JJ’s pre-school class has been learning about Chinese New Year this week. Last week he came home from school with a note asking parents to send along a Chinese snack the following week for all of the kids to try. How fun I thought, that’s a great way to celebrate Chinese New Year with toddlers. Then I got to the end of the note… all snacks must be nut, egg and gluten free. Damn, damn, damn. Seriously? How on earth are parents supposed to supply a total of 13 nut, egg & gluten free ready to eat Chinese snacks?
I was desperate to avoid a situation where every kid showed up with a bag of prawn crackers, so I tried to have a think as to whether I could make make something a bit more authentic myself. After scouring Pinterest for nut, egg and gluten free recipes, it looked like the best thing would be steamed rice buns. But after speaking to one of my Chinese friends, I opted not to make them because he said they don’t taste very nice if they’re not freshly steamed.
Back to the drawing board.
I quickly came to the conclusion that no matter how much effort I put into making something really authentic, no three year old was going to appreciate the amount of time and effort it would take me to make it. So I made the rational decision to buy something instead.
We’re fortunate enough to live near a Wing Yip (a chain of massive Chinese & Asian super stores) so I thought I’d take JJ on a bit of an adventure, with the hope that he might learn a little something about Chinese culture as well.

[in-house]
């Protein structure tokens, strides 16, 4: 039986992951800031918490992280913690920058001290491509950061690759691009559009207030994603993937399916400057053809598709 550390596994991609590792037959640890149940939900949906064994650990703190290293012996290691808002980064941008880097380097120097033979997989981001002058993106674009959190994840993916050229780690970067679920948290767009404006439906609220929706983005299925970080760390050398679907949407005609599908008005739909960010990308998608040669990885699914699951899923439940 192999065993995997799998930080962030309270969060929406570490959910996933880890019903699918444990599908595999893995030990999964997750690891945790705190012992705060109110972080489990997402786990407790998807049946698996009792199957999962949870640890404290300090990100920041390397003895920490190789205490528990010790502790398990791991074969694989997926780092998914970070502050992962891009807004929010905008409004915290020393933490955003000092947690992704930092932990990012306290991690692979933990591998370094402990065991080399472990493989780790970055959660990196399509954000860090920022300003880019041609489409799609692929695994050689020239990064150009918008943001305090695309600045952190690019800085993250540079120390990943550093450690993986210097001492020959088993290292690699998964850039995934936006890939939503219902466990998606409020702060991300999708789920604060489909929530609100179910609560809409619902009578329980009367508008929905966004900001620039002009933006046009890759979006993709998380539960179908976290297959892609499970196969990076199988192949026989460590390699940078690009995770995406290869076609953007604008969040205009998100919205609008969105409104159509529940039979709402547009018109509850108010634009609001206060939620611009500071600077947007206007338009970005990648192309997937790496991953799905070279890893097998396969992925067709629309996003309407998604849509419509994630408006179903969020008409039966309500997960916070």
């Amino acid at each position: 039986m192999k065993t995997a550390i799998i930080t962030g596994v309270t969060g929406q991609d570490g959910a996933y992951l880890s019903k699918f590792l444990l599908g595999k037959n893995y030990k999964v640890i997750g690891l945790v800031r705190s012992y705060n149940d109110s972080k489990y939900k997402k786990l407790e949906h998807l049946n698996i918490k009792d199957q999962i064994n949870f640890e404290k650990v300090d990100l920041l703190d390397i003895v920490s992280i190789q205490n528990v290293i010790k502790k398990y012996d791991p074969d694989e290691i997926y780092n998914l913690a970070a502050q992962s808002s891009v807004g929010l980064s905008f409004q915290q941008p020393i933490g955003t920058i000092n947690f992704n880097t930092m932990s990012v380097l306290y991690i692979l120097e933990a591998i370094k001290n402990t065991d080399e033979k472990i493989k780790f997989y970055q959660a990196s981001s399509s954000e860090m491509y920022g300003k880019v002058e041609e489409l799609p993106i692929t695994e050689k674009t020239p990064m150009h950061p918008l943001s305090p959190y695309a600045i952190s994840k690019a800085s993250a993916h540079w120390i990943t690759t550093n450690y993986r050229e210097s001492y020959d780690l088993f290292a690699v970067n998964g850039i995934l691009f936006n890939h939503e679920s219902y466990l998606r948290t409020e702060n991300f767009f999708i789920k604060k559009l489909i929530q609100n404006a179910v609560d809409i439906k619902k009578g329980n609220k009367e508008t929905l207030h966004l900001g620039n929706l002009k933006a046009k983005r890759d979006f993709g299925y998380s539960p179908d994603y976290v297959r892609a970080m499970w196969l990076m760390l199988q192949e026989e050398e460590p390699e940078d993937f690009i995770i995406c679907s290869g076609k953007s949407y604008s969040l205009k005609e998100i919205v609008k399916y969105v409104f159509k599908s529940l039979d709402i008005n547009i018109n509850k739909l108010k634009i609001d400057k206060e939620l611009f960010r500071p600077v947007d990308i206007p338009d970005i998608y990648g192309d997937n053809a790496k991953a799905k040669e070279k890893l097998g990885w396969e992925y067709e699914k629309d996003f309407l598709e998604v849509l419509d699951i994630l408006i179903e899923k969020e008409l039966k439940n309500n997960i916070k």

After I picked JJ up from school on Wednesday we headed to Wing Yip. We practiced saying ‘Gung Hay Fat Choy’ the whole car ride there, and by the end of it he was actually saying it pretty well!
JJ was so excited to get into the shop to see what Chinese New Year was all about. He loved seeing the red and gold lanterns, and multicoloured dragons hanging from the ceiling. We walked up and down the aisles looking at the huge array of soy sauces, dumplings, noodles and yummy fresh cakes. I couldn’t help from picking up a few large bottles of the sauces which are staples in our kitchen. I also choose a few of my favourite Japanese sweets. JJ insisted on getting a package of Pocky (Mikado in the UK), or ‘chocolate sticks’ as he likes to call them. He also wanted to ride in the trolley so he could get a better view of everything – especially the fresh lobster tank, and its filtration system.
We ended up choosing some pandan coconut mochi (a sweet chewy ball made from gelatinous rice flour rolled in coconut) to share with the class. I wanted JJ to try some traditional Chinese dumplings for dinner, so we purchased a Dim Sum variety pack and a bamboo steamer to cook them in. He was also very intrigued with the concept of eating with chop sticks, so he chose his very own pair!
When we got home and JJ helped me make dinner. Some leftover udon noodle stir fry from a recipe I’ve been testing (I’ll share it with you soon!), and some of the dim sum dumplings we bought earlier which he helped put into the steamer. I was so proud of him for trying so many different things, and he did pretty well at eating the dumplings with his new chopsticks – with a little bit of help from me.